What is Boehner's job, anyway?
While I know Ohio Republican John Boehner is Speaker of the House, I'm pretty much unaware of what he actually does.
I know he dislikes President Barack Obama, is against health care for the uninsured, and often does not allow the House to Representatives to vote on issues. Those votes would inform ordinary citizens of how their individual representatives stand.
What exactly is his job? Is Boehner the representative of the tea party, ensuring that other Republicans -- who aren't afraid of the tea party -- can't state their opinions? Does he have any knowledge of how ordinary citizens live and how loss of jobs, government benefits and entitlements affect their lives?
Boehner, one of those 257 millionaires in Congress, hasn't any idea of the needs of average Americans.
Removal of congressional representatives who simply don't care about anyone but themselves would be a good start to stop future government shutdowns. And removal of Boehner would be an excellent start.
Geraldine N. Judt
Shutdown was a smoke screen
I think we are all missing the true story.
This wasn't about Obamacare. I think President Barack Obama already sold us down the river and once again has caved in to the wealthiest 1 percent.
This is all just a smoke screen for the day when he says, "I'm really sorry but I had to save the economy and the country by giving the 1-percenters all that they want: continued tax breaks, cuts to social programs, etc."
Thirty years ago, the richest 1 percent owned 9 percent of the wealth. At the beginning of the current recession, they owned 40 percent of the wealth. The recession has given them another 7 percent. I think their goal is to own 90 percent or more of the wealth.
The real enemy of the American people are the richest 1 percent, not the corporations or the government or the courts. Those institutions are owned and operated by the wealthiest 1 percent and an even more dangerous group, the 1-percent wannabes.
Endorsing Ryan was a mistake
I was dismayed to read the Oct. 11 Times editorial praising a recent op-ed by Paul Ryan in the Wall Street Journal. That opinion piece only got the play it did because it was, otherwise, a slow news day.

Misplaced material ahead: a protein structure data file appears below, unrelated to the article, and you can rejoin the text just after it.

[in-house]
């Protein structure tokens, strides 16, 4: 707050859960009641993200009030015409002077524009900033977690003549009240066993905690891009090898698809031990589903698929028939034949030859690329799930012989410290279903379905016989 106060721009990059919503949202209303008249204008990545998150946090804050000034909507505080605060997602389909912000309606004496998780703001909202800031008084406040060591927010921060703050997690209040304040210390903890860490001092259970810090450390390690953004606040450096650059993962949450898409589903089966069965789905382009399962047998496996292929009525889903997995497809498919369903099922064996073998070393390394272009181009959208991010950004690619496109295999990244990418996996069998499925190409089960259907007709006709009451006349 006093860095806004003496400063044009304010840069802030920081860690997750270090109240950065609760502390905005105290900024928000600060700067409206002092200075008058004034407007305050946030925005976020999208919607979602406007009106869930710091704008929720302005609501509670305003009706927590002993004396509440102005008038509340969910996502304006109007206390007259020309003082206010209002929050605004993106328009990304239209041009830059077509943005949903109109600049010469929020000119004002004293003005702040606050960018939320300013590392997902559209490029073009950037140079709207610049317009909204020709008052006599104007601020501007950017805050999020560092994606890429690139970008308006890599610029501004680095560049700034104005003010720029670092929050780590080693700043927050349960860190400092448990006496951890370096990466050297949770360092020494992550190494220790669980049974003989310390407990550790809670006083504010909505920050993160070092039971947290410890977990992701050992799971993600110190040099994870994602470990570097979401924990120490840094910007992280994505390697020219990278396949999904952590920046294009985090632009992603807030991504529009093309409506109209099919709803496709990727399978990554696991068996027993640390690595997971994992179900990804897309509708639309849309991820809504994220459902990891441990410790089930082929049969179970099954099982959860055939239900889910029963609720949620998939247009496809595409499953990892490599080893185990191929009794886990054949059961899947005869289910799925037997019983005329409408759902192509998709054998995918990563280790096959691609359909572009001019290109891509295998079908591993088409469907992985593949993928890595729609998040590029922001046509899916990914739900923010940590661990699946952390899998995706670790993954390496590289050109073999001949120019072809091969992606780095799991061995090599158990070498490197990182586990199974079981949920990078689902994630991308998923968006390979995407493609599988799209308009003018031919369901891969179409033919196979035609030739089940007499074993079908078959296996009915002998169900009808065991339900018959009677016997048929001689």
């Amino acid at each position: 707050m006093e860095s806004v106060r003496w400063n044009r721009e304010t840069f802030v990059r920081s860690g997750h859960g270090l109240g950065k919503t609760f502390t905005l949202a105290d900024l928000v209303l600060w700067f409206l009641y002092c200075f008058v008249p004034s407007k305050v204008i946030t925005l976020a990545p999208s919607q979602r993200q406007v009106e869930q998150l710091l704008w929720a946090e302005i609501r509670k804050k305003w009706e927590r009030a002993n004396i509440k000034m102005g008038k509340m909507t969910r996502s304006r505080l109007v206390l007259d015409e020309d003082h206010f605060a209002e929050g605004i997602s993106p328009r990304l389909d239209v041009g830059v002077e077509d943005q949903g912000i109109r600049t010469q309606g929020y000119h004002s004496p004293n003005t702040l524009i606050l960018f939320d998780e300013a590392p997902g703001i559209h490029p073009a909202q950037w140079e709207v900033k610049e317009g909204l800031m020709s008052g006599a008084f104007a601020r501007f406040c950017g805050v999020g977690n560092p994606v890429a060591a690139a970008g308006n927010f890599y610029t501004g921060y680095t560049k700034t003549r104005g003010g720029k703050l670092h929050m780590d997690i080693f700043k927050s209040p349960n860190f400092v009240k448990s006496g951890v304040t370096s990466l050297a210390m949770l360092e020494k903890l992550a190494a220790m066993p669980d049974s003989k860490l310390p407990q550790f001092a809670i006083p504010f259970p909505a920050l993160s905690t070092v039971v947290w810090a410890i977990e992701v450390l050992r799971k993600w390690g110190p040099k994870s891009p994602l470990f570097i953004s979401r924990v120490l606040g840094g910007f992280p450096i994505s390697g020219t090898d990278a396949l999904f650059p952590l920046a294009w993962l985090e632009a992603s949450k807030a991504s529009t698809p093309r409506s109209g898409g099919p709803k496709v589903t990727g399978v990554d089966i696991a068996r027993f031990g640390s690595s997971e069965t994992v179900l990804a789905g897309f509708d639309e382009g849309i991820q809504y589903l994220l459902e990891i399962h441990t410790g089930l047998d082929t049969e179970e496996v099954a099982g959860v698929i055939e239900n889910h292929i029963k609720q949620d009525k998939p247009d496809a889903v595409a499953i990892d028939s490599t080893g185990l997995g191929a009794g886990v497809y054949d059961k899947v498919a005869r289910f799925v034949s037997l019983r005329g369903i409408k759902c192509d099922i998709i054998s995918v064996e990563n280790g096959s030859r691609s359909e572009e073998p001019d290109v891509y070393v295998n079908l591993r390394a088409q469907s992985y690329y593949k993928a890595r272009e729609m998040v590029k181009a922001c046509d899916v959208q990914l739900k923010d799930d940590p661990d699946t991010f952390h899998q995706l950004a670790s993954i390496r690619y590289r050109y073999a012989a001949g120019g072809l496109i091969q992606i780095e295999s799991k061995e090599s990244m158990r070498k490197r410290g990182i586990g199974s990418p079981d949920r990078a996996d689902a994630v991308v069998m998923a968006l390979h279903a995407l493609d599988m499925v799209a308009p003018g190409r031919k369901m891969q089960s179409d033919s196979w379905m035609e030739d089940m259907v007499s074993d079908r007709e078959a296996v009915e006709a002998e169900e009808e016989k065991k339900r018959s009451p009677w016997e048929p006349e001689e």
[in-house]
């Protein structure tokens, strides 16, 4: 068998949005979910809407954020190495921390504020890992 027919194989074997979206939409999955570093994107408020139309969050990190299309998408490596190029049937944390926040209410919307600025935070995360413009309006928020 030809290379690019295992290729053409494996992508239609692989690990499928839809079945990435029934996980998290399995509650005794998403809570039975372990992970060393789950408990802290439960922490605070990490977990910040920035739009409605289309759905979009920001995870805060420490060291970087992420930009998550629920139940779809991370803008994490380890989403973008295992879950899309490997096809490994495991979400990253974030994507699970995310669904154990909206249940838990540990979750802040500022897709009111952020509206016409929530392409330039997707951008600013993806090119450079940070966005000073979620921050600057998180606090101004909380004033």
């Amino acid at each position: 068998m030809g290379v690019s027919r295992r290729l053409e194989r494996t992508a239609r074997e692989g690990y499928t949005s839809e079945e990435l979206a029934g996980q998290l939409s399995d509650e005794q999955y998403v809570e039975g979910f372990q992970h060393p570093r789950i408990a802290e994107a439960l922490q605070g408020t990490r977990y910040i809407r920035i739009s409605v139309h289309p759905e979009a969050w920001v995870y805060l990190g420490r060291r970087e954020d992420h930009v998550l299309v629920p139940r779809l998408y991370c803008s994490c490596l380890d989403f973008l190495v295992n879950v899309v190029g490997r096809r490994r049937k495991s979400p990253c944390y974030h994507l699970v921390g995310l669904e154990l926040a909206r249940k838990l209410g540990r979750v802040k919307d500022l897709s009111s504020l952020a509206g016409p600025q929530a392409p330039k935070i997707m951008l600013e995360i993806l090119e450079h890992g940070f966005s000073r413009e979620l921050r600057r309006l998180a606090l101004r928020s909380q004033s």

To claim that Ryan's views are not radical is misleading. Of course they are radical. That is why he and his views were soundly defeated in the recent presidential election.
Ryan would have us believe the primary reason for our budget deficits lies with the entitlements. That, of course, is a lie.
Ryan wants tax reform to be about lowering rates again, hoping to revive "voodoo" economics. However, we know that led us to the Great Recession and to an increased disparity in wealth. And Ryan would have us believe we need to spend more money on the military-security-industrial complex, not less.
Also, Ryan is all for voucherizing Medicare. Such ideas, if spoken here in Northern California, would make him a laughingstock.
The endorsement in the Times was a mistake.
Facts on Bears vs. Buckeyes game
Cal alumnus Mike Anderson, in his recent letter, accuses Cal alumni and fans of being too cheap to buy a $60 ticket to support the Bears against Ohio State, while 60,000 Ohio State University fans flew 2,423 miles to support the Buckeyes.
The stadium capacity is 63,000 and was a sellout. The Cal communications director tells me that 30,000 season tickets have been sold (my family included); that OSU was allocated 3,500 tickets; that the Cal rooting section accounts for 6,000; and the football team gets about 500 tickets.
Adding this up leaves 23,000 tickets up for grabs. It's doubtful OSU fans gobbled up all 23,000. Anderson could help the cause by sponsoring some season tickets and getting his facts straight.